I felt so excited when Debra asked me to write an article for her blog. Then I went blank, and for a writer, that’s a really, really nasty feeling. Undaunted, I went for a walk, played some music, nibbled on some cashews, and stared out the window. Then it came to me! I would write the article tomorrow when my mind would be in a much more creative space. By then, ideas would come flowing in at jet speed, right? Wrong. SIGH . . . I had to put BIC (butt in chair) and get on with it.
So, let me tell you a little bit about myself, and how writing creepy, mystery stories for children began. I grew up in Auckland, New Zealand. As a young child I lived in a two-storied old house that had a kitchen and a living room downstairs, and six bedrooms and one bathroom upstairs. Only one of the bedrooms and the bathroom had electric light so candlesticks had to be used for the other five rooms. My fears of that gloomy old house grew as I did, and at night after going to bed I would pull the covers over my head so I could drown out the house’s creaks and groans, and whistle and moans of wind through the walls. Not to mention the strange shuffling sounds in the hallway that I just knew were ghosts coming to get me.
Somewhere around ten years of age, I started fantasizing that perhaps as the house settled down for the night, it was trying to tell me stories––stories of what it had seen and heard over the years. I was astounded at such an idea and immediately my imagination began to run wild. A thumping sound on the stairs became a tiger and his Prince escaping from an invading army; the whistle through the walls was a girl singing on a ship sailing off to a magical land. There was no end to the ideas triggered in my mind by believing that the house was telling me its stories. And from that time on, I not only stopped fearing where I lived, but also grew to be quite fascinated with other old houses, knowing that they, too, held stories in their walls just waiting to be heard.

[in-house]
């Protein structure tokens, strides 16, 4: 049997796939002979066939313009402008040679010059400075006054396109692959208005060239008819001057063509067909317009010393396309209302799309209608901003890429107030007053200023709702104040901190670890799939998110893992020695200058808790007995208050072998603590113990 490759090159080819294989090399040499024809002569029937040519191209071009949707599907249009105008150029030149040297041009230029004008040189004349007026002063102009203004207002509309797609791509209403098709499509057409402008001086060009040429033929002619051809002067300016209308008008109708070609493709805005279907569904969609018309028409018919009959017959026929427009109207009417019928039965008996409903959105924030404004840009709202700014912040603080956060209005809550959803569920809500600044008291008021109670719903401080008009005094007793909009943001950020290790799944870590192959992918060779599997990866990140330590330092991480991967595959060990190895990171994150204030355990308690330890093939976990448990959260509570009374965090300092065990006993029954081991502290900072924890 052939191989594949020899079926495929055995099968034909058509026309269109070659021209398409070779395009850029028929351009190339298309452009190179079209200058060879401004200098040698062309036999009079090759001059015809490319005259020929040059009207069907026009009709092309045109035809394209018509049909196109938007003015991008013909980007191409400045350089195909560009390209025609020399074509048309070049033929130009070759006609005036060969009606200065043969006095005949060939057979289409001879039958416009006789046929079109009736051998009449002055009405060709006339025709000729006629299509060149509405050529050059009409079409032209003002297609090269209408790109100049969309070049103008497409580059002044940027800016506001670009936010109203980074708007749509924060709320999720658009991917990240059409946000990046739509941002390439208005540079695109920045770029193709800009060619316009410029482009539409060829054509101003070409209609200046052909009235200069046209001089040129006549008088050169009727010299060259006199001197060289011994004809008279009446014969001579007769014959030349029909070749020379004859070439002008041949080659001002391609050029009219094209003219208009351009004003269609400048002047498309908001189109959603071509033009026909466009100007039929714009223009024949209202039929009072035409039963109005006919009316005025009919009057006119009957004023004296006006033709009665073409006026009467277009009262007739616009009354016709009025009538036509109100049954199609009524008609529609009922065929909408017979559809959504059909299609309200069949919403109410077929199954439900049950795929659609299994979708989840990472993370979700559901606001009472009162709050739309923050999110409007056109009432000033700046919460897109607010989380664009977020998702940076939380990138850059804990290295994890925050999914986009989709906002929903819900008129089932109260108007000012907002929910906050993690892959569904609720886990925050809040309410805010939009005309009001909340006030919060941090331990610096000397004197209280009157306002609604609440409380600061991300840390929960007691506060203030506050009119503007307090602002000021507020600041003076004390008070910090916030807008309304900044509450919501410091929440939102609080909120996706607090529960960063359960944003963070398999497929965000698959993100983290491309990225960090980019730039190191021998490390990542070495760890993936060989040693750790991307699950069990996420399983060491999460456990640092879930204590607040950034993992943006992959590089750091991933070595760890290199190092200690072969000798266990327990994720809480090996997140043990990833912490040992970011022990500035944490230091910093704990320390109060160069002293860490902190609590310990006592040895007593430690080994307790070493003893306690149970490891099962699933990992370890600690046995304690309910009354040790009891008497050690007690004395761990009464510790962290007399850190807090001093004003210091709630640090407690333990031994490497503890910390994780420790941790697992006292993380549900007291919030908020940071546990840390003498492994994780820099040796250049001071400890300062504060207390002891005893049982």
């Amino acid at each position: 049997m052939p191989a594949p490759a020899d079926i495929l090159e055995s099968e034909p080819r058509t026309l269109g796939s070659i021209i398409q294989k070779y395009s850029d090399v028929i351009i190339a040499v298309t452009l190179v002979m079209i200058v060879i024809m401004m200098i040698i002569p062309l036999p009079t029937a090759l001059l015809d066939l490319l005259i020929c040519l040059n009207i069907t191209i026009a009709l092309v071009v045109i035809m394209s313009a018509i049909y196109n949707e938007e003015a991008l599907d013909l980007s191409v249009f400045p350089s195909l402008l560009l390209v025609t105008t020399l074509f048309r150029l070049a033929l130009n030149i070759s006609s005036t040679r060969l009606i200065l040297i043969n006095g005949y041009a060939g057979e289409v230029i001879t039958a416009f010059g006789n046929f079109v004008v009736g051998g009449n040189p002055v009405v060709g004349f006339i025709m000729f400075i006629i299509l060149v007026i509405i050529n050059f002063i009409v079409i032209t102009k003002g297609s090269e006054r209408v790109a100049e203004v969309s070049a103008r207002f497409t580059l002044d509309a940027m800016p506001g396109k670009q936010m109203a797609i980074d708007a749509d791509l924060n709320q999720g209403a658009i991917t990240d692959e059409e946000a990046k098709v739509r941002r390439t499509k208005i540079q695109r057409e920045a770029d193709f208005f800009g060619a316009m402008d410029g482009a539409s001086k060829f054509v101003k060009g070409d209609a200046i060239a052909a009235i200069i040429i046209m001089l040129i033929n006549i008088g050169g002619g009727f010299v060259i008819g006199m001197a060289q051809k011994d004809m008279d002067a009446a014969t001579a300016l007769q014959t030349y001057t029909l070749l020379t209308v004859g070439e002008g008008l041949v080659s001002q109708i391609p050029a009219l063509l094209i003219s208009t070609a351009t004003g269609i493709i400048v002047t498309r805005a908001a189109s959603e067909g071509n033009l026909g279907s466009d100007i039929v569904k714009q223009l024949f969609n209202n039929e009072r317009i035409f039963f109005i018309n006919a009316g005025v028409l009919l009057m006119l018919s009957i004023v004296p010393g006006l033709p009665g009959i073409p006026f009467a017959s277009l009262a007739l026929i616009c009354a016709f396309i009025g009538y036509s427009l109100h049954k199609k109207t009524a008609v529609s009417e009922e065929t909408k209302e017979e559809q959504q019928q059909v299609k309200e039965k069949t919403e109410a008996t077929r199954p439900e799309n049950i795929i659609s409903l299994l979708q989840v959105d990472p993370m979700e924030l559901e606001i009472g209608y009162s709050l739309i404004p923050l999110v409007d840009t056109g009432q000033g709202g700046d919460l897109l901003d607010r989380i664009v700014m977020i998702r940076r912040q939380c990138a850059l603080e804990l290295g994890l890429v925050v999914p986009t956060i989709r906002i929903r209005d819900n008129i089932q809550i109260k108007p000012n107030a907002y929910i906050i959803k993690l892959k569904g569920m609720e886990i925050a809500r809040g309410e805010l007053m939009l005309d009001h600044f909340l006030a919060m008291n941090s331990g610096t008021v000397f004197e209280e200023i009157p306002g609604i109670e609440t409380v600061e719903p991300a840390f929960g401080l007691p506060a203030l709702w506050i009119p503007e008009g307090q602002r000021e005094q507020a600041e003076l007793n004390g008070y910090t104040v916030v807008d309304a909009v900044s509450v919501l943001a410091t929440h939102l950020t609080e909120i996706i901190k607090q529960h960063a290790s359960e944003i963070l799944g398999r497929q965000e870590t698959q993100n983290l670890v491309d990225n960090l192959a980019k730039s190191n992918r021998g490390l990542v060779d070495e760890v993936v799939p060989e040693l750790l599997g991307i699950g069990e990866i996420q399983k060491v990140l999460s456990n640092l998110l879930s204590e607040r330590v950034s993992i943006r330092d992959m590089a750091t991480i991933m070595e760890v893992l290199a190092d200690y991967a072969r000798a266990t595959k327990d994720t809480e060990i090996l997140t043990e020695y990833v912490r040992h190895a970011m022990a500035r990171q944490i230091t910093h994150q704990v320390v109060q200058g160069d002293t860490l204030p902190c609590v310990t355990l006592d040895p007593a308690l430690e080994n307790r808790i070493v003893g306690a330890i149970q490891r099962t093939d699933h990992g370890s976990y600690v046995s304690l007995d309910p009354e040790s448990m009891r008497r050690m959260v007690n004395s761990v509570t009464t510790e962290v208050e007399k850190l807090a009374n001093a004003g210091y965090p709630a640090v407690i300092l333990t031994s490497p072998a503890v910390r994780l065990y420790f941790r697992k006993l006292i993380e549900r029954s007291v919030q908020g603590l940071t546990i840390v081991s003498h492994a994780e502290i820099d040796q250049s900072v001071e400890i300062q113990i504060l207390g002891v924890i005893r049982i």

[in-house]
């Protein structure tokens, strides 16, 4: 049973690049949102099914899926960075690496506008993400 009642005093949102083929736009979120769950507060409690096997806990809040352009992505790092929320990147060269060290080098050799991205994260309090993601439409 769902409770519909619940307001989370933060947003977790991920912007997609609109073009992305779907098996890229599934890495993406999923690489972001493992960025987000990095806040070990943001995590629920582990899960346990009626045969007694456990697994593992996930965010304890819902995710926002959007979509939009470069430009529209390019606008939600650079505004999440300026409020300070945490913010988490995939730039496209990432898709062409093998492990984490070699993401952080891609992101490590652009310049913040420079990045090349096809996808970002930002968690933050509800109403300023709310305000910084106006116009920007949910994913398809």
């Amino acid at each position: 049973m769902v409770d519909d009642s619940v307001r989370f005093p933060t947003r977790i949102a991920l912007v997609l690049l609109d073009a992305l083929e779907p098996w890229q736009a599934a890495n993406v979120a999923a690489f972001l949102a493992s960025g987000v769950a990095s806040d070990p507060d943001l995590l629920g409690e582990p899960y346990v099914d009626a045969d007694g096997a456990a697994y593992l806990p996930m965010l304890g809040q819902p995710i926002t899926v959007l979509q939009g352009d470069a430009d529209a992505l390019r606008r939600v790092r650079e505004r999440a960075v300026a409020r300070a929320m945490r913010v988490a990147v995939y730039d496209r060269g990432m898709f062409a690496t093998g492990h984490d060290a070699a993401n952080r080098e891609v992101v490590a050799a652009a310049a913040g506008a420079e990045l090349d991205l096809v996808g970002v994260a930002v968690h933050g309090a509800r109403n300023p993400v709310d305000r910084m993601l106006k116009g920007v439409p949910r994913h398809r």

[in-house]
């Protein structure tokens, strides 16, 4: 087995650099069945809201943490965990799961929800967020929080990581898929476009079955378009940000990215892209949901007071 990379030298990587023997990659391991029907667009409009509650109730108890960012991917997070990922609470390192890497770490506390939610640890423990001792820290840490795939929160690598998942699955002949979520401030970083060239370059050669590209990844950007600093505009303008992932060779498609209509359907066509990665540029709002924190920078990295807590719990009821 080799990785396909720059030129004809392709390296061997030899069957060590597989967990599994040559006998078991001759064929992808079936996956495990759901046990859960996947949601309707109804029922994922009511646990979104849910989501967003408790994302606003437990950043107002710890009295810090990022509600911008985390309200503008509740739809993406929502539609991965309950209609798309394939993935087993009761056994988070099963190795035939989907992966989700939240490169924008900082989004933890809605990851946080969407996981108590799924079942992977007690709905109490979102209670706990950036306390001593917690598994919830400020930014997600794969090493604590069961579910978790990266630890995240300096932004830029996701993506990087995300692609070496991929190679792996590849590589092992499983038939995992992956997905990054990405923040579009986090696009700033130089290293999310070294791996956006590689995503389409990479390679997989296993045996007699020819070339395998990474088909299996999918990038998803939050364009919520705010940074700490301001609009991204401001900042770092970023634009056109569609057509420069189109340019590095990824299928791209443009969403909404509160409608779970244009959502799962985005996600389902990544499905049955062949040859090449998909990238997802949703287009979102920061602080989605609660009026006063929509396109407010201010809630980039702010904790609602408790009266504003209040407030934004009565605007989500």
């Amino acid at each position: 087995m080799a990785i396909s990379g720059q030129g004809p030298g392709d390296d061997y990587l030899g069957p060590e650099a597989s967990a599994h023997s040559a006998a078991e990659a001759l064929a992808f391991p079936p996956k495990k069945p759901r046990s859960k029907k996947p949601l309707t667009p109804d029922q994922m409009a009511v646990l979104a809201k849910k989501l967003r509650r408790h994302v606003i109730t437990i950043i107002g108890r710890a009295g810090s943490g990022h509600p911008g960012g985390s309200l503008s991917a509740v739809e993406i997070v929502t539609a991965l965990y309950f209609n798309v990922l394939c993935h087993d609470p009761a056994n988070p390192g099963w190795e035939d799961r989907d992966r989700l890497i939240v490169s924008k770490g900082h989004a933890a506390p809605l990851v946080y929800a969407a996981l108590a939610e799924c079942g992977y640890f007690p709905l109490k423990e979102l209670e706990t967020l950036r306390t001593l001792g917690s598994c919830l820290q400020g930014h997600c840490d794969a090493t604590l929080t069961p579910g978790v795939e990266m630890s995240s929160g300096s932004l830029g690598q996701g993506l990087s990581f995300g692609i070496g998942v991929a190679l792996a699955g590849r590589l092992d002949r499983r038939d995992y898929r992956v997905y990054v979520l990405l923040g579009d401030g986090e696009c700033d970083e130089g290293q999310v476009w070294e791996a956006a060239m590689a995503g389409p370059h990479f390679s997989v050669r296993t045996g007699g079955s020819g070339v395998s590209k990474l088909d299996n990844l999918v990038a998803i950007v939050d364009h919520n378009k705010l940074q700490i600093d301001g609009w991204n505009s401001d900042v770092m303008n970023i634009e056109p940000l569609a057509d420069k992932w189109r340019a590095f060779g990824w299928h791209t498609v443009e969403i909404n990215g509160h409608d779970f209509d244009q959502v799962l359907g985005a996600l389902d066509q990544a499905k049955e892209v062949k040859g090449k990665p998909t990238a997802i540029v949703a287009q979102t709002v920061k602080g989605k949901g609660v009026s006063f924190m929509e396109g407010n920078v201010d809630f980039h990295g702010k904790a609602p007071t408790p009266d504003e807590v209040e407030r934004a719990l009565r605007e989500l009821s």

My favorite writer as a child was the English author Enid Blyton. I loved her Secret Seven and Famous Five mystery books, and I became an avid follower of those characters. I do believe it was this English writer that influenced me to eventually pen my first children’s novel, The Mystery at Marlatt Manor. At the time it was only intended to be a stand-alone story. I had no idea it would become so popular that everyone would want to read more about the individuals who lived in the small Virginia town of Cedar Creek that I had created. Based on this feedback and encouraged by my publisher, I began a second book, The Mystery of the Missing Ming and found it a lot of fun taking those same characters on yet another adventure. The Ming story will be released in August, and then I will finish the third book in the series. When I wrote the first book, I indicated that my main protagonist was a young girl who reluctantly discovers she has psychic abilities, so I have continued this paranormal slant in each of the other books, showing how this gift helps her solve the mysteries she encounters.
Although I love to write mysteries, I also like to write in other genres. Last year my historical fictional YA novel, Anni’s Attic was released by Vendera Publishing. The story took me about 15 years to complete, but it was a definite labor of love. The idea first came about when my friend and I began remembering having lived as cousins during the Civil War. Even though my memories of that life seemed vivid and clear, I still did extensive research for that time period. I flew to Georgia where the story takes place, went on plantation tours, and visited many Civil War historical places, such as cemeteries, and old homes (how could I miss not seeing an old home?). As with my mystery story, everyone is now asking when the sequel to Anni’s Attic is coming out! Something I hadn’t planned on at all!
One thing I have come to understand from the response received from readers, is that the possibility for sequels to your stories always exists, and it is important right from the start to create a good Bible of all your characters, their traits, their likes and dislikes, what happens to them, etc. In fact it’s critical you get everything correct with continuing characters because your readers will catch you out on even the smallest detail. Trust me, they forget nothing.